Freescale Semiconductor announced today that one of its Power Architecture based Qorivva microcontrollers (MCUs) reached unprecedented levels of performance in an industry-standard automotive benchmark test. The Qorivva 32-bit MPC5674F achieved a benchmark score of 305 Automarks in the Embedded Microprocessor Benchmark Consortiums AutoBench suite of tests, demonstrating more than three times the performance of the previous highest score set by a competitor. Additionally, Freescales MPC564xA and MPC5566 MCUs scored 150 and 121 Automarks, respectively.
The benchmark assesses an MCUs performance by first performing a set of typical automotive processes, such as controller area network, tooth-to-spark (locating the engines cog when the spark is ignited) and road speed calculation, and then adding complex signal processing algorithms used in engine control or vehicle safety applications. The benchmark is used to help automotive engineers assess relative performance between embedded MCUs for automotive applications.
Confirming such outstanding performance by our Qorivva MCUs is great news, said Ray Cornyn, director of Freescales Automotive MCU business. Developed from the original Power Architecture technology, we have been enhancing and focusing the Qorivva Architecture to provide exceptional real time embedded processing capabilities and the excellent results shown from these latest implementations illustrates why Power Architecture technology remains the automotive market standard.
The performance of the MPC5674F, which was designed specifically for electronic engine control, enables automotive engineering teams to bring cost-effective, clean-engine technology to the broad market for todays combustion engines. Due to its extensive computing power and advanced motor control capability, the MPC5674F can also power the next generation of hybrid and electric vehicles. The computing capability of the engine controller enables precision electronic control of todays direct injection fuel systems, which typically saves 10-20 percent in fuel consumption over traditional systems, according to the US Dept. of Energy. In terms of global fuel consumption, the savings from electronic control has the potential to reach 100 million gallons of fuel per year.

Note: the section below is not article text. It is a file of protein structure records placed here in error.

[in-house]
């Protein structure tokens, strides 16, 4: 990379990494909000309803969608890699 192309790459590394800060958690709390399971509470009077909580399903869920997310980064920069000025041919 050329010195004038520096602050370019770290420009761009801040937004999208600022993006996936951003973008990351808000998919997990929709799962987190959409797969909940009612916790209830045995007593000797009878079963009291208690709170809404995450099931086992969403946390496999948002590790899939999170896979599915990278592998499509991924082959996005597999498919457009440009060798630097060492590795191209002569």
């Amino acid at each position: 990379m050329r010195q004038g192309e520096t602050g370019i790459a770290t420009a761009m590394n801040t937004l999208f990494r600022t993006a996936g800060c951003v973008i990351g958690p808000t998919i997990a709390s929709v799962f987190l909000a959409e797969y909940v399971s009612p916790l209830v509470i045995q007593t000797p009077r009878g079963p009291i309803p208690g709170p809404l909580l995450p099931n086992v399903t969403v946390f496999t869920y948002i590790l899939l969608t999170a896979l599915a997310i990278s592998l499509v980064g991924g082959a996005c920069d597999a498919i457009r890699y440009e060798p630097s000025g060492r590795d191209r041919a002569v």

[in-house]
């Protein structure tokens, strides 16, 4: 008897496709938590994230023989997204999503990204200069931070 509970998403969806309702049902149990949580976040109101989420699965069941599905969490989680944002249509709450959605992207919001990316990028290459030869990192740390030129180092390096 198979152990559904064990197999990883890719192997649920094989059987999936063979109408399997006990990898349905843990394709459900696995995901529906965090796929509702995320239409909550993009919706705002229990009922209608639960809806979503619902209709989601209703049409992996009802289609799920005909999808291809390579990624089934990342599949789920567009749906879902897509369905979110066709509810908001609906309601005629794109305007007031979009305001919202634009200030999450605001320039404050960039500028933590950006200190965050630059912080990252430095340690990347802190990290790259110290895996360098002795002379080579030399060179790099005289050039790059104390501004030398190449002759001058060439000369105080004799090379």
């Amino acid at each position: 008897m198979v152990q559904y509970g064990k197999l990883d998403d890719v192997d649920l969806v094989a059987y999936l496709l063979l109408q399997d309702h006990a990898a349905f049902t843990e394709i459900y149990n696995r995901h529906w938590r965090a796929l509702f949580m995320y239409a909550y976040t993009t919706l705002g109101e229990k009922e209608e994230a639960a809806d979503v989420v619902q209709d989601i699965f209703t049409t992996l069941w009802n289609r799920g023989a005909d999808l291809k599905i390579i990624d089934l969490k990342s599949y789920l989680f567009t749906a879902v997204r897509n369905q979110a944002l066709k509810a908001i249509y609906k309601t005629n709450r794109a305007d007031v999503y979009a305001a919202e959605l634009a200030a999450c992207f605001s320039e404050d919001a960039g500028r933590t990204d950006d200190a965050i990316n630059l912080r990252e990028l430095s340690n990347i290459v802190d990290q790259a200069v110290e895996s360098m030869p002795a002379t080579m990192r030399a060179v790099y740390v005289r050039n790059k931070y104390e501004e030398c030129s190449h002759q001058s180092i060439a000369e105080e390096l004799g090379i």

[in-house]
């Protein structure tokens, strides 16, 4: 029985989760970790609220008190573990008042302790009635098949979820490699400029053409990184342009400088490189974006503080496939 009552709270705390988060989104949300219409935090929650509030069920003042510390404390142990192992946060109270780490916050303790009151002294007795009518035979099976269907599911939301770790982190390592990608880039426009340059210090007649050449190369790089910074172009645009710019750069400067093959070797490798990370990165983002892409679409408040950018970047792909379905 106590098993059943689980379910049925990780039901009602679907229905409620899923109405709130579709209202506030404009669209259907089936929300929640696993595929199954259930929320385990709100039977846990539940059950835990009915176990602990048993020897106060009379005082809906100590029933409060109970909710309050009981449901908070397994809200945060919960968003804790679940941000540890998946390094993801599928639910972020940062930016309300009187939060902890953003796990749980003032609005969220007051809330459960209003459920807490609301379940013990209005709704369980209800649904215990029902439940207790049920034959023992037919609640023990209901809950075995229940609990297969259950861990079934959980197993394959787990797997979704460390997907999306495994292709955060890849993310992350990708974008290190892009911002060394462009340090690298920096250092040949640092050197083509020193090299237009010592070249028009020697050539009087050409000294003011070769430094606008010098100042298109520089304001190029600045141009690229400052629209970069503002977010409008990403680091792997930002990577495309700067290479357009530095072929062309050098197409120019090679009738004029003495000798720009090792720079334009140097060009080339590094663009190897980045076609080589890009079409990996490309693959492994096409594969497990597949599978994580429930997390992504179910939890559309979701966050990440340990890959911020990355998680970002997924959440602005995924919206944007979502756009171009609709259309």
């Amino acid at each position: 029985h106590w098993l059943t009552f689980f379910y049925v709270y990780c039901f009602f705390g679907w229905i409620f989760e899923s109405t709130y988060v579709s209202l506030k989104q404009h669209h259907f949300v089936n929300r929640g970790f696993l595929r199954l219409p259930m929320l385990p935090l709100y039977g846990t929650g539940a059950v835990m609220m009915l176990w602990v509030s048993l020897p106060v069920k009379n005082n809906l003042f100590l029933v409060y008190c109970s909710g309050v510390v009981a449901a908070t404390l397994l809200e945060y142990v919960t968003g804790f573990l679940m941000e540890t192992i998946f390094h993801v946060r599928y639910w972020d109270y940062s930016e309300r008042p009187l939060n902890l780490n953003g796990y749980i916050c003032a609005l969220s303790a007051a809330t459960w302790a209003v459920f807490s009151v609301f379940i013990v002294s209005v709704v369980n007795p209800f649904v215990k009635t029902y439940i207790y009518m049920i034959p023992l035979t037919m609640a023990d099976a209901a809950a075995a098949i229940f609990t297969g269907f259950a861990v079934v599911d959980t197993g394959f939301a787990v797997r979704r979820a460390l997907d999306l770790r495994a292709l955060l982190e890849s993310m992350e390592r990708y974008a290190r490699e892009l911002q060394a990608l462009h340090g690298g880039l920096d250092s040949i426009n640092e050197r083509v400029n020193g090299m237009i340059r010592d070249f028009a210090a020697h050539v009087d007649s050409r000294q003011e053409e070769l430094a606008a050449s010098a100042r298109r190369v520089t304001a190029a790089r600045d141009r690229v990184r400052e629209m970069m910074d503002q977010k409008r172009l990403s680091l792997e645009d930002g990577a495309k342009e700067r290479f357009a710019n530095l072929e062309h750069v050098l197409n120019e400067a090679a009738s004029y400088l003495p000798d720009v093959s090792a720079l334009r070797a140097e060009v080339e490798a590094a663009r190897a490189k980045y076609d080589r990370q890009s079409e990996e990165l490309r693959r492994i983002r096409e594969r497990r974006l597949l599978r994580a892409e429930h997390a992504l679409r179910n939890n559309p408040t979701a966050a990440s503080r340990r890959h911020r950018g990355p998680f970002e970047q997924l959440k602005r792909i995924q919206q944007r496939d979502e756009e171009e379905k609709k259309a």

Direct injection fuel systems need a high level of computing performance to precisely control when to inject fuel and the duration that the injector remains open, while simultaneously monitoring multiple external events such as oxygen levels, air temperature, road speed and exhaust gas composition in order to optimize the delivery of fuel for clean burning and optimal engine efficiency.
The Qorivva MPC5674F MCU is designed to run at higher central processing unit frequencies compared to early engine computers. This means it can execute individual tasks faster than other comparable devices. It is also engineered to run several processes in parallel, so it can execute dual instructions and compute complex signal processing algorithms simultaneously. This gives automotive developers a unique performance opportunity with which to optimize todays combustion engines as well as hybrids and electric vehicles. This performance is delivered within the framework of Freescales zero-defect design and manufacturing process, which enables auto makers to offer extensive powertrain warranties.
The next generation of Qorivva MCUs, based on Power Architecture® technology, is built using an advanced 55 nanometer (nm) non-volatile memory (NVM) process for improved power efficiency and cost effectiveness and features an innovative, multicore architecture. Qorivva MCUs include leading-edge integration and performance capabilities, including configurable peripheral sets such as flexible timers and motor control systems. Digital signal processing capabilities provide additional functionality. With these features, Qorivva MCUs provide the freedom to architect the ideal solution for a particular application.
The Qorivva MPC5674F is currently sampling and is expected to be auto qualified in mid-2011.
Explore further: Silicon Valley marks 50 years of Moore's Law